Choosing a business structure is a big decision; in fact, choosing the wrong entity designation can prevent your business from ever becoming profitable. The brief summaries on the IRS website only tell you the good side. Paying business taxes is a hassle no matter which business structure you choose, and the penalties for unpaid taxes can be very steep. One of the reasons that limited liability company (LLC) is such a popular choice of business structure for businesses of all shapes and sizes is that it offers the company’s owners protection from becoming personally liable for the repayment of debts incurred by the company and for court judgments against it. If you are trying to choose a business structure, or if you have already established an LLC and are now dealing with a heavy tax burden or with a legal dispute, contact a Birmingham, Alabama business litigation lawyer.
What Is So Great About the LLC Business Structure?
For many companies, an LLC is the preferred business structure. An LLC has pass-through taxation like a sole proprietorship, which means that it is tied to your personal taxes. Unlike other business structures tied to your personal taxes, though, an LLC has limited liability. This means that creditors cannot pursue you, as a member of the LLC, for the LLC’s debts. Therefore, it can be the best of both worlds.
A Dispute Between a City and the Owners of a Closed Restaurant Over Unpaid Taxes
Bonedaddy’s of Lee Branch, LLC operated two barbecue restaurants in the Birmingham area, namely Bonedaddy’s and Sweet Bones Alabama. The LLC had at least five members, including Jimmy Taylor, his father James Taylor, Sr., and John Cowan. Cowan worked as a manager of at least one of the restaurants until early 2011. After the cessation of his employment, he remained as a member of the LLC.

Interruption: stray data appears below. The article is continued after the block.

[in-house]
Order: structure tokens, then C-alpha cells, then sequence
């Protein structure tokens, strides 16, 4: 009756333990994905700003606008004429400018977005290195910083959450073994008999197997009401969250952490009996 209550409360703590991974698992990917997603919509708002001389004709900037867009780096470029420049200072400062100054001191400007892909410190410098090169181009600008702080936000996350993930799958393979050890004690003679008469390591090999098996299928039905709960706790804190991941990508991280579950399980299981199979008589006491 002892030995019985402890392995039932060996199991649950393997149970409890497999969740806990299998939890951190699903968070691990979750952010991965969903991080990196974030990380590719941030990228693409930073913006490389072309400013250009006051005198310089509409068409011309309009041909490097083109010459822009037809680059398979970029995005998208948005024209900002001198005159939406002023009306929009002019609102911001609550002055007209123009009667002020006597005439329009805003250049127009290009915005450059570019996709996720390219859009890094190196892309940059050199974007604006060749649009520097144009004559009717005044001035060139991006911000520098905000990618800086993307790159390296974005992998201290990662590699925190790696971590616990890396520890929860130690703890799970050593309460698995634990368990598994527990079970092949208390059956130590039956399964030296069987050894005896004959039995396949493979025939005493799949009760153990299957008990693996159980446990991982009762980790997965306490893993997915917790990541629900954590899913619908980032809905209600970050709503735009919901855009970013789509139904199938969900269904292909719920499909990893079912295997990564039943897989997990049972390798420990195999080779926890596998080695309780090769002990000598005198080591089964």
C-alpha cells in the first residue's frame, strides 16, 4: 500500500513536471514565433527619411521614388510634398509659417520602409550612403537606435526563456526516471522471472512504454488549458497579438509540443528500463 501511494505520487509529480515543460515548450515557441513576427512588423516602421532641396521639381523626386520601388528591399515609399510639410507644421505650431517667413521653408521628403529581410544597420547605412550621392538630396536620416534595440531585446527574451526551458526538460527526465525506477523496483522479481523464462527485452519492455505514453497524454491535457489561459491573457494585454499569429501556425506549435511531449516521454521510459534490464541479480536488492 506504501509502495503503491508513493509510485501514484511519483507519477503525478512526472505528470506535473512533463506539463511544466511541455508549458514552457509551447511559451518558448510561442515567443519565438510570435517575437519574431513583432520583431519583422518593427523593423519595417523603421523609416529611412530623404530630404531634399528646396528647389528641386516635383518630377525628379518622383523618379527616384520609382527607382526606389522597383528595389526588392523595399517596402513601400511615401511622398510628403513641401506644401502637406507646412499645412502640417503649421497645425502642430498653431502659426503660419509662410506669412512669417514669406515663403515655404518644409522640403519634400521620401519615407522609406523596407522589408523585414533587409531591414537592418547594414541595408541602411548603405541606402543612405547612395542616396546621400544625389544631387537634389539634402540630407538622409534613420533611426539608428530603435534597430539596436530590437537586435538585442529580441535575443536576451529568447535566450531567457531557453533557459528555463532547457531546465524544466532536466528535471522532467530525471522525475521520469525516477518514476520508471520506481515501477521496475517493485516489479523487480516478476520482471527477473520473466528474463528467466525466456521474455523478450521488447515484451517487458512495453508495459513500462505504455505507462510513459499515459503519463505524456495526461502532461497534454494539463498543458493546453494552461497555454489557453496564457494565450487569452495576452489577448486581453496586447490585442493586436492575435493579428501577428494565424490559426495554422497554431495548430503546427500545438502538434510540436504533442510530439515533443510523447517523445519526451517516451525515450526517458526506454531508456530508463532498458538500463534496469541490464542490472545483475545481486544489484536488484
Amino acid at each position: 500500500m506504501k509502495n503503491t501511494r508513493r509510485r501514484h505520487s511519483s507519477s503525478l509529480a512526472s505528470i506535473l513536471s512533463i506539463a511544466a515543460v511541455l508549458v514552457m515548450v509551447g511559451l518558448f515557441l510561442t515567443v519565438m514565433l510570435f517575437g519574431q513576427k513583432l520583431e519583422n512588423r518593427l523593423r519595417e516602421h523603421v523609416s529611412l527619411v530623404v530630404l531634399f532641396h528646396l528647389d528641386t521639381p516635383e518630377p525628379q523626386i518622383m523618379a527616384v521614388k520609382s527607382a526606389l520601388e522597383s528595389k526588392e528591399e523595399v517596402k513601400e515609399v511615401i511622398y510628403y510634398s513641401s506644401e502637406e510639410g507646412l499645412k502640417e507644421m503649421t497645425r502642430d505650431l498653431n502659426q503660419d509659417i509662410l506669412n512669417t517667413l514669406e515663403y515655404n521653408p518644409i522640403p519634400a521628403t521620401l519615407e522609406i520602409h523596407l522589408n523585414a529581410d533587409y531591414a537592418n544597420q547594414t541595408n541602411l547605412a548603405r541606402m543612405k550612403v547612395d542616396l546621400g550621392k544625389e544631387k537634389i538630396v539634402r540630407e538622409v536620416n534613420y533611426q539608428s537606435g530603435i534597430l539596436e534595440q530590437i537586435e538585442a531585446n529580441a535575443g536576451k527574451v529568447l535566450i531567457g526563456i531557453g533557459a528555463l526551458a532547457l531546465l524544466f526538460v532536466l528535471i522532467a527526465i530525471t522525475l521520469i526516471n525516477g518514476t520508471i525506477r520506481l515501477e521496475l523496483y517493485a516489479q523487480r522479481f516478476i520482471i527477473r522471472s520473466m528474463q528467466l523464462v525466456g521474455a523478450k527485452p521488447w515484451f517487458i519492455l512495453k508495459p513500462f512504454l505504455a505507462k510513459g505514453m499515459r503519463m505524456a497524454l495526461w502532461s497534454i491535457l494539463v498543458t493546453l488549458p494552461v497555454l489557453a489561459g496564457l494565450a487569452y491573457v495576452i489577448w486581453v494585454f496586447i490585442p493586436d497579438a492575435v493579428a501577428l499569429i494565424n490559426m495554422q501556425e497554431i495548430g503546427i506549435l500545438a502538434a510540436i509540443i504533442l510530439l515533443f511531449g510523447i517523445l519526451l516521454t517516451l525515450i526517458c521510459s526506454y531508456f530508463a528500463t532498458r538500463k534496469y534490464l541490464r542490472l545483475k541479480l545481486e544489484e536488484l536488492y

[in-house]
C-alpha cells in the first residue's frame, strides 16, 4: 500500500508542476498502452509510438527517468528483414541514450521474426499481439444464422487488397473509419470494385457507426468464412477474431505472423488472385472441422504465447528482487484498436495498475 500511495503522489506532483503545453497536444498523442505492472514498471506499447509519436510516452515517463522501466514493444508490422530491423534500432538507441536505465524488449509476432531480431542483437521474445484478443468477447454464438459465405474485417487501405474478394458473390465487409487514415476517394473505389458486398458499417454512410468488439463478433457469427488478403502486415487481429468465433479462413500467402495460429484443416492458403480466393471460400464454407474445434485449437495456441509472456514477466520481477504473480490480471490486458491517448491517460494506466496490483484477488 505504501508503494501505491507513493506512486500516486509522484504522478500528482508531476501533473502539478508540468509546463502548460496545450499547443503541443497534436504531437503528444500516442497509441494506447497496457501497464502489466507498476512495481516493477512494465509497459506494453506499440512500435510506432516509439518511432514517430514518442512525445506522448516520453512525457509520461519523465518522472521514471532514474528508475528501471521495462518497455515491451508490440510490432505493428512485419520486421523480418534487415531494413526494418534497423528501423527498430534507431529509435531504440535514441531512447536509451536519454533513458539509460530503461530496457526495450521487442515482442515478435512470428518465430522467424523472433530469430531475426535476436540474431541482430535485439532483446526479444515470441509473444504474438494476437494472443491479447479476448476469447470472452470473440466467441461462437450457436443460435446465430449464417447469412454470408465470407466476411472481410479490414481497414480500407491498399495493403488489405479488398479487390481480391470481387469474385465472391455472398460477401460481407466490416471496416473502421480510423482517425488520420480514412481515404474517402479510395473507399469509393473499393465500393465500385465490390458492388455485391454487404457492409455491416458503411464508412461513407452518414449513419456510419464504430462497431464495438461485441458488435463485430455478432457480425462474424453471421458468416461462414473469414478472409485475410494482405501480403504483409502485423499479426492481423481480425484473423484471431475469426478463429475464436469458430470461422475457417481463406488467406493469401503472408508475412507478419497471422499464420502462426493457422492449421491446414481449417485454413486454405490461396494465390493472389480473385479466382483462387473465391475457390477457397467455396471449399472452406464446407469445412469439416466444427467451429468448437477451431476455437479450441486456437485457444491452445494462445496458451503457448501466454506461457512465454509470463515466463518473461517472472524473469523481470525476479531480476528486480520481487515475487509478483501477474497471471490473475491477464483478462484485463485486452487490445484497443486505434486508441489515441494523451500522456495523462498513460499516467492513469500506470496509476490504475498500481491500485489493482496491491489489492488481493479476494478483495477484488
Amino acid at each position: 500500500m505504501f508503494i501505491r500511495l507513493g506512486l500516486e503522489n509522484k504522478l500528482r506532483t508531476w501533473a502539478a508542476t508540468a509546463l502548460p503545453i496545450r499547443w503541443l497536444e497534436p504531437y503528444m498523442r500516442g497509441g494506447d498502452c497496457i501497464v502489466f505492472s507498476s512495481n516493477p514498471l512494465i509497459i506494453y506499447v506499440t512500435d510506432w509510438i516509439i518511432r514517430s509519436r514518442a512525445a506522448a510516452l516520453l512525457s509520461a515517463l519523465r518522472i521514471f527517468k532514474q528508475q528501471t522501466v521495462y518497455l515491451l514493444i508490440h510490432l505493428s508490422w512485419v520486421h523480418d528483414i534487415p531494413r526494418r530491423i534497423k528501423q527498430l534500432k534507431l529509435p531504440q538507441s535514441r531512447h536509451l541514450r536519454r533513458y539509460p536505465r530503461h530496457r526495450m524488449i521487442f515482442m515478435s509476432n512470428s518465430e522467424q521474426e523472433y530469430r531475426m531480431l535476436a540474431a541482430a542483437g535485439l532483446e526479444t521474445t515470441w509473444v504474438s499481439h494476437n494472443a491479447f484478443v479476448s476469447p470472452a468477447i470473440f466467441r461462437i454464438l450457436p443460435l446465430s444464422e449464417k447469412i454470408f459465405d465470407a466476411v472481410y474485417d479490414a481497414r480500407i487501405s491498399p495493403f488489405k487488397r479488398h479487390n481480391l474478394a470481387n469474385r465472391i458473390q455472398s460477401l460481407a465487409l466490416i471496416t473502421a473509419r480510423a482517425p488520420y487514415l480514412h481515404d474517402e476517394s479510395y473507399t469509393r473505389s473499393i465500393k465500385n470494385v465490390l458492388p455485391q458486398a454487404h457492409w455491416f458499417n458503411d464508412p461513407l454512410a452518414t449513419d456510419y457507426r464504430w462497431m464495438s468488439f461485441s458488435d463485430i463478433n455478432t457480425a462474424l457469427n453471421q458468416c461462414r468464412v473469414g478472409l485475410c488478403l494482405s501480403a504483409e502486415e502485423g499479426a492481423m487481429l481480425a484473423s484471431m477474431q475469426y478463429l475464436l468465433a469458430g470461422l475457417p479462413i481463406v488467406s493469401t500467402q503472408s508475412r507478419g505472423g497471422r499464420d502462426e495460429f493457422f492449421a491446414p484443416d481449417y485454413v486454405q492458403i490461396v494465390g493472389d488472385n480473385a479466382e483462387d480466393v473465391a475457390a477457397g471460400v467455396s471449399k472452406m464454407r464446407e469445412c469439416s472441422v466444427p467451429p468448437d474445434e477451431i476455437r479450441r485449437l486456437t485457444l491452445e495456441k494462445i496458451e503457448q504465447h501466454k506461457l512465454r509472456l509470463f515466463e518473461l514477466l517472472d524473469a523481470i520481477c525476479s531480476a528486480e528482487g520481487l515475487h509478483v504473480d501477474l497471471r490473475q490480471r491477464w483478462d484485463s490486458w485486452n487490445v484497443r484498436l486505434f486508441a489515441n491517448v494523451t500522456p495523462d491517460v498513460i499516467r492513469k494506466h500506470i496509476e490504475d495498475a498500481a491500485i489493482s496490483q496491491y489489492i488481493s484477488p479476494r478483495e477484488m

By the time Cowan quit working for Bonedaddy’s, the LLC owed $23,000 in past due business license taxes. The restaurants had closed permanently by 2014, by which time the LLC was involved in a dispute with the City of Birmingham. The city tried to collect the unpaid taxes from the company as well as from its former members. Jimmy Taylor had filed for bankruptcy in Oklahoma shortly after the restaurants closed, so the city could not collect the debts from him. The dispute went all the way to the Alabama Supreme Court, where Cowan argued that, as a member of an LLC, he could not be held personally liable for the financial obligations of the LLC. Therefore, the Supreme Court reversed the part of the lower court’s decision that had ordered Cowan to pay the unpaid taxes.
Let Us Help You Today
LLCs offer a lot less hassle and less expense than some other kinds of business structures, but this does not mean that LLCs are completely immune to business disputes. If you are involved in a dispute with the other members of your LLC, an Alabama business & corporate litigation lawyer can help you. Contact Cloud Willis & Ellis for help.